2. Bring some gum.
One of the first things I think of when I think of chewing gum is how my mother would always tell me that my teeth would rot if I had it too often. Turns out that though my mom was right back then, times have changed. Now it is actually recommended that you have your children chew sugar free gum with xylitol a few times a day to fight cavities! Also, as you drive up and down mountains your toddler's ears might need help to relieve the pressure from altitude changes and chewing gum is great for that. If your little caterpillar thinks that he is getting a special treat, all the better. Just be sure to cover your car's seat cushions with towels or blankets if your toddler is not used to chewing gum.

3. Bring music and headphones.
If you have any type of mp3 player be sure to download a few fun songs for your funky little chicken to groove to while you roll on down the road. Since you might have a different taste in music than your little one, bringing earphones can be a great relief. Your toddler will probably think they are way cool, and enjoy putting them on and taking them off several times before settling down to listen. This should buy you a good chunk of time to relax and enjoy the scenery.

4. Make a schedule of stops.
One of the worst hazards of road trips for toddlers is diaper rashes. If your toddler makes a mess in his pants and sits in it for even 10 to 15 minutes it can result in a much worse rash than normal. Taking a rest stop every 2 to 3 hours to change your little poopers poopies is a great idea. Since it can be easy to lose track of time when you are on the road, planning where you are going to stop before you leave will help keep you on a good schedule.

5. Have special labor-intensive snacks on hand.
My favorite versions of the labor intensive snacks are food necklaces. Froot loops, popcorn and Cheerios are easy to thread onto a length of string and hang around you little muncher's neck. I only recommend this type of snack for times when you will be able to closely supervise your toddler, because if left unsupervised, even a simple snack necklace could be a hazard for your child. If you are uncomfortable with placing the snack necklace around your toddlers neck, you can also tie it around one of your little piranha's car seat straps. Other fairly tricky snacks are a box of raisins, jello in a Ziploc bag with a small hole cut in the corner for your toddler to squeeze the treat out and sugar free lollipops.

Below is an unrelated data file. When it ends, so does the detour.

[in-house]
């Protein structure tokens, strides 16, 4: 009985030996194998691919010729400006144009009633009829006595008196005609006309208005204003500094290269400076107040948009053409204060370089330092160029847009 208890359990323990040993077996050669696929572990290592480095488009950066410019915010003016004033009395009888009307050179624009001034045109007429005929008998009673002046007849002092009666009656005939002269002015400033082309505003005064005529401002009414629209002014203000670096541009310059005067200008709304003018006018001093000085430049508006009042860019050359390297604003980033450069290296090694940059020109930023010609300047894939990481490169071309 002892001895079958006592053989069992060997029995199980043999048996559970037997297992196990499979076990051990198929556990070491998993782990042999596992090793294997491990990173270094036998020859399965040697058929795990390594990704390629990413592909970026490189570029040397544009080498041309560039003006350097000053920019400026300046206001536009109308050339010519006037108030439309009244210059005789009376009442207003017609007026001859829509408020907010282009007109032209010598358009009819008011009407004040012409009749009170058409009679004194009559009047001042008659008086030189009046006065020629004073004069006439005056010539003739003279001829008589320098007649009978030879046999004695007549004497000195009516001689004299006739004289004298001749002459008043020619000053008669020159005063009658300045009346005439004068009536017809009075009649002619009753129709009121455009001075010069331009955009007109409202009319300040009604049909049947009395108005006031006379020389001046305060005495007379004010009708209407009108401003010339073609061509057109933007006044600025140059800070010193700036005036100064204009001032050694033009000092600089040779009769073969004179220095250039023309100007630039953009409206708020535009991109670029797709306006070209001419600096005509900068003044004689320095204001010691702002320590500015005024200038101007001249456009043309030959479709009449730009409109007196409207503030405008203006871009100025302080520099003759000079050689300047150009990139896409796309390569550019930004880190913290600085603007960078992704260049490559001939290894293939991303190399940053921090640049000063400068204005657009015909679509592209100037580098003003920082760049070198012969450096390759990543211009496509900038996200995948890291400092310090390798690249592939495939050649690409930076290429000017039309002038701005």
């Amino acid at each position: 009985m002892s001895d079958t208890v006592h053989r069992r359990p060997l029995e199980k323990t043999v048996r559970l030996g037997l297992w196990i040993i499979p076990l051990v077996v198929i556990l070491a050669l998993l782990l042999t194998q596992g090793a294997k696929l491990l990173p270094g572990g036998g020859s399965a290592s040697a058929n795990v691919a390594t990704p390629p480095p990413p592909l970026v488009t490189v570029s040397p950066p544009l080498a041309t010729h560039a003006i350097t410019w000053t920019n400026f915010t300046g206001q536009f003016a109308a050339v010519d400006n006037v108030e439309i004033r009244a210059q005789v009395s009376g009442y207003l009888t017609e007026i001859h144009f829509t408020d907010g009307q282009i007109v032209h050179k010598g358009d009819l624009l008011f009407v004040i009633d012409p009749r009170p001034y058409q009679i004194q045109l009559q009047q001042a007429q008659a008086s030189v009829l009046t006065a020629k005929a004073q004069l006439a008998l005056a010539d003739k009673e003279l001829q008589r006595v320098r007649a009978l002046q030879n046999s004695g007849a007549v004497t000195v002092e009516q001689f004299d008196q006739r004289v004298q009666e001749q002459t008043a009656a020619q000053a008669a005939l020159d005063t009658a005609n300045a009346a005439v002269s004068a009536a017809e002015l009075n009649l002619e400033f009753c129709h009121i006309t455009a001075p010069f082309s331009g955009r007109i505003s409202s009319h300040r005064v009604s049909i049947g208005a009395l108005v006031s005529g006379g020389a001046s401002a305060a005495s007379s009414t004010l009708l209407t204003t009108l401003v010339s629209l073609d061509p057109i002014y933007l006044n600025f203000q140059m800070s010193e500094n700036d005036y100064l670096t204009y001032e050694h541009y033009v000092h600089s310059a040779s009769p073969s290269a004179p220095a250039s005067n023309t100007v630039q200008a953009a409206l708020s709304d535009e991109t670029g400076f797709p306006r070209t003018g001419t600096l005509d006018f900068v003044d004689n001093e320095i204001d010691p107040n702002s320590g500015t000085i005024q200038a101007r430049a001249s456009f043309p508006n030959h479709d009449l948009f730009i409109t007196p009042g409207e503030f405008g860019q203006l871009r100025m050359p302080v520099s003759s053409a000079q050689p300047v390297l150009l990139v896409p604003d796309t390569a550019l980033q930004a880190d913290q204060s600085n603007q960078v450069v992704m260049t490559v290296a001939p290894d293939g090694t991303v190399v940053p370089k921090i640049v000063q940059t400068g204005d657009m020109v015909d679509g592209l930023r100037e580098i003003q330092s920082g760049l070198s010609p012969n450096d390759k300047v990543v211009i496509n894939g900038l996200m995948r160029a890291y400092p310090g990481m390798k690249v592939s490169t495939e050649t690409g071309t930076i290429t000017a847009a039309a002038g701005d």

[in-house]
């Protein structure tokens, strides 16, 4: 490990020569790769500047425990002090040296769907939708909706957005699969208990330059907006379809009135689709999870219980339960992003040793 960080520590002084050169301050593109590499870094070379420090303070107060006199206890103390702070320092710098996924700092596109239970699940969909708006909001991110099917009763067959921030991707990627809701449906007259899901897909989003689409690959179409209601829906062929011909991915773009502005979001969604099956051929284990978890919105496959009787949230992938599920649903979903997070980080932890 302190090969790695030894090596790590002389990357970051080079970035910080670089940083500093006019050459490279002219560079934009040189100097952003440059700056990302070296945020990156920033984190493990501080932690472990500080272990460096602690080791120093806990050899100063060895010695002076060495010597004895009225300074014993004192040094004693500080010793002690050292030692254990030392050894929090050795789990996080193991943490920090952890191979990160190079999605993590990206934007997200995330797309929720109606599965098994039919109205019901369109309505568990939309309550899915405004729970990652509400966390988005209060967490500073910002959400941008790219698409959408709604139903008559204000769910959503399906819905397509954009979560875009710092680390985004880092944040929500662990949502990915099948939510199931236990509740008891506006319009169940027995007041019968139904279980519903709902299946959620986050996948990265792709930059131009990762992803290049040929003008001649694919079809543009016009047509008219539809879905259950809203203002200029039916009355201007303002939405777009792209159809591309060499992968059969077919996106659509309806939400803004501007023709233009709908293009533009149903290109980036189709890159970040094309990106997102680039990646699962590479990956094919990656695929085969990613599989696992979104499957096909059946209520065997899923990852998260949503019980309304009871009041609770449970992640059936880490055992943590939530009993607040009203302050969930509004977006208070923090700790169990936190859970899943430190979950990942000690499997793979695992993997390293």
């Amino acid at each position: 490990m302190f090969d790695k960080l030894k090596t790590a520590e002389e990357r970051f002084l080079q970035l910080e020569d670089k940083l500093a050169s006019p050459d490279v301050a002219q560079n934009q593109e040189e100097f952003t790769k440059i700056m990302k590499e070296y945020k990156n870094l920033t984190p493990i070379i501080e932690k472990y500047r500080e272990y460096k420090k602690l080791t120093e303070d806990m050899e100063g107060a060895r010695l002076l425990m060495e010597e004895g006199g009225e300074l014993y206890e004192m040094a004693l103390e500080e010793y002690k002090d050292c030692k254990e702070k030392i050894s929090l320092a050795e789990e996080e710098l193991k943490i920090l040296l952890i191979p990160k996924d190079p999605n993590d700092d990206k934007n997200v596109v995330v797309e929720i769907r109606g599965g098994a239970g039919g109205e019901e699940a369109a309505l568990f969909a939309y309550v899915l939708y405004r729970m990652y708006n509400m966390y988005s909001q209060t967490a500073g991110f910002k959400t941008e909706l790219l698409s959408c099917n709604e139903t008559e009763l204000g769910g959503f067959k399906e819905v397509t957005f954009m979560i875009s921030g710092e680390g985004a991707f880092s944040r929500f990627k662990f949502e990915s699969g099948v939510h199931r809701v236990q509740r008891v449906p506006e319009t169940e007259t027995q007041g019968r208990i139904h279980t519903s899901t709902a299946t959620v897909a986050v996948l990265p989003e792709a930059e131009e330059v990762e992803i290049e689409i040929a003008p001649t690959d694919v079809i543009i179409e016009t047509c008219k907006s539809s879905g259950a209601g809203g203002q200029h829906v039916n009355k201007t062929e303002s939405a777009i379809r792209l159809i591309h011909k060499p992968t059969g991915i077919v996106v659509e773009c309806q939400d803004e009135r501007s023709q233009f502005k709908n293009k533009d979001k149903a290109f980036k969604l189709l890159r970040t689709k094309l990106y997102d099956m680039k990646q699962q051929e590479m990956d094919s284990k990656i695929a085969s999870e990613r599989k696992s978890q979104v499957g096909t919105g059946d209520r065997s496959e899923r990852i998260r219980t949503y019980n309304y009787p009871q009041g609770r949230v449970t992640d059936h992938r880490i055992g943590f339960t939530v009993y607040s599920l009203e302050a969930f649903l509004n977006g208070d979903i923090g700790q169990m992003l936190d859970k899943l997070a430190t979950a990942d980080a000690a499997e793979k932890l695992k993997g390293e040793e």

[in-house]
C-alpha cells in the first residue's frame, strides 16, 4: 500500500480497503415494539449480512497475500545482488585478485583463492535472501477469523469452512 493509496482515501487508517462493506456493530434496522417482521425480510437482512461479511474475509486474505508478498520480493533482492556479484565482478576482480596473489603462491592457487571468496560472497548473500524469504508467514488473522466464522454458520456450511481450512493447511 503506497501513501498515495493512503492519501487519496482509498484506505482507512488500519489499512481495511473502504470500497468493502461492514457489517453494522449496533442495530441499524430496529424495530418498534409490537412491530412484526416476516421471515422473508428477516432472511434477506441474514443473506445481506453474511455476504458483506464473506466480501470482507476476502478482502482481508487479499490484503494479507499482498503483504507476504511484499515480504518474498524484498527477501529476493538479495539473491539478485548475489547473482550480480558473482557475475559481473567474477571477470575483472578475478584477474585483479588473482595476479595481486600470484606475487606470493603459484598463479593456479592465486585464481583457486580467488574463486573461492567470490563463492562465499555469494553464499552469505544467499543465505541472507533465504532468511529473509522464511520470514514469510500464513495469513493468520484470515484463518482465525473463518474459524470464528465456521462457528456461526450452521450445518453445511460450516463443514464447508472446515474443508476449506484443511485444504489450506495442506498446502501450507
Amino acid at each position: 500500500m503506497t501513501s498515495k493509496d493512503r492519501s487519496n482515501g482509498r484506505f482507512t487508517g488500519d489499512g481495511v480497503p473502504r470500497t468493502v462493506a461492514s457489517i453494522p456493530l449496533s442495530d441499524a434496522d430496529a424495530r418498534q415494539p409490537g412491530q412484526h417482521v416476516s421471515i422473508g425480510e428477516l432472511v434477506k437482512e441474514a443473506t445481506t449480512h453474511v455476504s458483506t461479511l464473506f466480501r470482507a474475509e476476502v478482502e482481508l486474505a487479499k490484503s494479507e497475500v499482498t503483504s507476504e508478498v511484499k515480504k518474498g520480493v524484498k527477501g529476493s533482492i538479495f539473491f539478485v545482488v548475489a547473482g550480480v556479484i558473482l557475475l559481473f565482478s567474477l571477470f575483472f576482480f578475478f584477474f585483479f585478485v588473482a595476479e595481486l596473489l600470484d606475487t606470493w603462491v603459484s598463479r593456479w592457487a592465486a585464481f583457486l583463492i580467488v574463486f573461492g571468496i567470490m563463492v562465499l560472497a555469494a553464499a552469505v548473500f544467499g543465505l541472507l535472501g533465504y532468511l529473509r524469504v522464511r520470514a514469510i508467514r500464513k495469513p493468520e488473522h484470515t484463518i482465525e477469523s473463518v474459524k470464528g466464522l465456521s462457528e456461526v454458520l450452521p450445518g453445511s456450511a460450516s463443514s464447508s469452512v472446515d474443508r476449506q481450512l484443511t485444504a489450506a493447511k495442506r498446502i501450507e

Trick: Iphone toddler games.
One more little trick you can use if you have an Iphone, is to download a free toddler game like "memory" or a simple vocabulary "touch the picture" game. These games can captivate your little passenger's attention for quite a long time. The only problems are, you might want to be playing a game on there yourself, and your toddler could mess up your phone if you don't keep an eye on him.

Having a successful road trip with your little adventurer is not really all that hard for most families. Starting off with a plan, and lots of strategies for helping your little buddy stay occupied is key. Don't forget to bring several sippy cups with water in them for hydration, and a blanket for propping up your toddlers head if she falls asleep. If you have found these tips helpful, please forward them to other parents of toddlers that you know. Questions, comments and suggestions are always welcome. Happy parenting!

Monday, August 3, 2009

5 tips for hotel arrangements when traveling with your baby.

Whether you are going on a vacation or visiting friends and family, traveling with a newborn or any baby can be a daunting prospect. Though there are a lot of ways a trip with a baby can go wrong, there are also ways that you can prepare for many of the potential pitfalls. Because I know the uncertainty that many new parents face when when planning their first hotel stay with their new baby, here are some of my most useful tips to help you be more prepared.

1. Bring age-appropriate baby proofing.
For an infant, there is really not much you will need to do to increase the safety of your hotel. However, if your baby can roll over, crawl or pull up to a standing position there are a few things you could do to make your room more safe. If your baby can roll over, you will need to always place pillows or rolled up blankets next to her if she is placed on the bed. If you lay her on a blanket on the floor, you should block access under beds, and cover or blockade floor vents.